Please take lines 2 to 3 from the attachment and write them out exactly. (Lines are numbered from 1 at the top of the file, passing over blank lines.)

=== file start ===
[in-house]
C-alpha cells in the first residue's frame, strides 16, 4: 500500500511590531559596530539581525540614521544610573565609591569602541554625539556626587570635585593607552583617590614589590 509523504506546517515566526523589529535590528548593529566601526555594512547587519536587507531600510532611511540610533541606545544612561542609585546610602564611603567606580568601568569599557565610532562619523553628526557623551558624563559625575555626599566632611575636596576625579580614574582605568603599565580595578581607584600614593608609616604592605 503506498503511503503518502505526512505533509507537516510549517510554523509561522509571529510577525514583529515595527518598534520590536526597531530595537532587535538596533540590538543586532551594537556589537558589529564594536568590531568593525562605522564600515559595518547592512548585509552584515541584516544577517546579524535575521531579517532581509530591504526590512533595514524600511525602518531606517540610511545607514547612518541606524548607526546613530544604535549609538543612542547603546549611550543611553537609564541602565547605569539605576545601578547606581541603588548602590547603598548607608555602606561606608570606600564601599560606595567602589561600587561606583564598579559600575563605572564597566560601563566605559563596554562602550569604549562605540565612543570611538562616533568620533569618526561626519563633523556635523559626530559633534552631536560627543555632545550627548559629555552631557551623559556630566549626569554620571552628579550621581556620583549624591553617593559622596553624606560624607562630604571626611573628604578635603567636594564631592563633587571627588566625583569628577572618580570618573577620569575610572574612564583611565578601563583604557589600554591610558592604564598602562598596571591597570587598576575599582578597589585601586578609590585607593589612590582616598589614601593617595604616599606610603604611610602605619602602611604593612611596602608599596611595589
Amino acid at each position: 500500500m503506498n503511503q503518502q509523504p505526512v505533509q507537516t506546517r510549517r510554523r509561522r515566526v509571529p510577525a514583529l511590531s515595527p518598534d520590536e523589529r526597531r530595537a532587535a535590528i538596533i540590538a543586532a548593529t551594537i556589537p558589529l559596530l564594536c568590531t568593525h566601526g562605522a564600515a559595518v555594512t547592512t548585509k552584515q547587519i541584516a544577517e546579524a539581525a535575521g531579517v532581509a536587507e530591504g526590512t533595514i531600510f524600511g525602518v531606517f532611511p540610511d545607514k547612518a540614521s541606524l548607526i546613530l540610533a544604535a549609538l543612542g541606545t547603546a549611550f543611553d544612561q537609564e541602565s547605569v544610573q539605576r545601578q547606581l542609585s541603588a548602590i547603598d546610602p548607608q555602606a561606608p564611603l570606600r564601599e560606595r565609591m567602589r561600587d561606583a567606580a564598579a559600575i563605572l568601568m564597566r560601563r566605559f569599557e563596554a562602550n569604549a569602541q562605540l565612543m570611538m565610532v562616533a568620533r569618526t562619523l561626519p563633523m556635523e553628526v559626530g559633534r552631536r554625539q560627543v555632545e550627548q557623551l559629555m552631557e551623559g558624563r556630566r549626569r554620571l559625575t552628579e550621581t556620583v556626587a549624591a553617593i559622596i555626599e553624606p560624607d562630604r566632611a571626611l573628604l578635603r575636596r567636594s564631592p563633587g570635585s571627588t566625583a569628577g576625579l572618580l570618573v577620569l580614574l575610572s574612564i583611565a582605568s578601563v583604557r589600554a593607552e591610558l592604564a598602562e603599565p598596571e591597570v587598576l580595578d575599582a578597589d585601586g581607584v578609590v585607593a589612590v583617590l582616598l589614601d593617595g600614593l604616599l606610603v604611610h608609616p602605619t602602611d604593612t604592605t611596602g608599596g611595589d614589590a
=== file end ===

C-alpha cells in the first residue's frame, strides 16, 4: 500500500511590531559596530539581525540614521544610573565609591569602541554625539556626587570635585593607552583617590614589590 509523504506546517515566526523589529535590528548593529566601526555594512547587519536587507531600510532611511540610533541606545544612561542609585546610602564611603567606580568601568569599557565610532562619523553628526557623551558624563559625575555626599566632611575636596576625579580614574582605568603599565580595578581607584600614593608609616604592605 503506498503511503503518502505526512505533509507537516510549517510554523509561522509571529510577525514583529515595527518598534520590536526597531530595537532587535538596533540590538543586532551594537556589537558589529564594536568590531568593525562605522564600515559595518547592512548585509552584515541584516544577517546579524535575521531579517532581509530591504526590512533595514524600511525602518531606517540610511545607514547612518541606524548607526546613530544604535549609538543612542547603546549611550543611553537609564541602565547605569539605576545601578547606581541603588548602590547603598548607608555602606561606608570606600564601599560606595567602589561600587561606583564598579559600575563605572564597566560601563566605559563596554562602550569604549562605540565612543570611538562616533568620533569618526561626519563633523556635523559626530559633534552631536560627543555632545550627548559629555552631557551623559556630566549626569554620571552628579550621581556620583549624591553617593559622596553624606560624607562630604571626611573628604578635603567636594564631592563633587571627588566625583569628577572618580570618573577620569575610572574612564583611565578601563583604557589600554591610558592604564598602562598596571591597570587598576575599582578597589585601586578609590585607593589612590582616598589614601593617595604616599606610603604611610602605619602602611604593612611596602608599596611595589
Amino acid at each position: 500500500m503506498n503511503q503518502q509523504p505526512v505533509q507537516t506546517r510549517r510554523r509561522r515566526v509571529p510577525a514583529l511590531s515595527p518598534d520590536e523589529r526597531r530595537a532587535a535590528i538596533i540590538a543586532a548593529t551594537i556589537p558589529l559596530l564594536c568590531t568593525h566601526g562605522a564600515a559595518v555594512t547592512t548585509k552584515q547587519i541584516a544577517e546579524a539581525a535575521g531579517v532581509a536587507e530591504g526590512t533595514i531600510f524600511g525602518v531606517f532611511p540610511d545607514k547612518a540614521s541606524l548607526i546613530l540610533a544604535a549609538l543612542g541606545t547603546a549611550f543611553d544612561q537609564e541602565s547605569v544610573q539605576r545601578q547606581l542609585s541603588a548602590i547603598d546610602p548607608q555602606a561606608p564611603l570606600r564601599e560606595r565609591m567602589r561600587d561606583a567606580a564598579a559600575i563605572l568601568m564597566r560601563r566605559f569599557e563596554a562602550n569604549a569602541q562605540l565612543m570611538m565610532v562616533a568620533r569618526t562619523l561626519p563633523m556635523e553628526v559626530g559633534r552631536r554625539q560627543v555632545e550627548q557623551l559629555m552631557e551623559g558624563r556630566r549626569r554620571l559625575t552628579e550621581t556620583v556626587a549624591a553617593i559622596i555626599e553624606p560624607d562630604r566632611a571626611l573628604l578635603r575636596r567636594s564631592p563633587g570635585s571627588t566625583a569628577g576625579l572618580l570618573v577620569l580614574l575610572s574612564i583611565a582605568s578601563v583604557r589600554a593607552e591610558l592604564a598602562e603599565p598596571e591597570v587598576l580595578d575599582a578597589d585601586g581607584v578609590v585607593a589612590v583617590l582616598l589614601d593617595g600614593l604616599l606610603v604611610h608609616p602605619t602602611d604593612t604592605t611596602g608599596g611595589d614589590a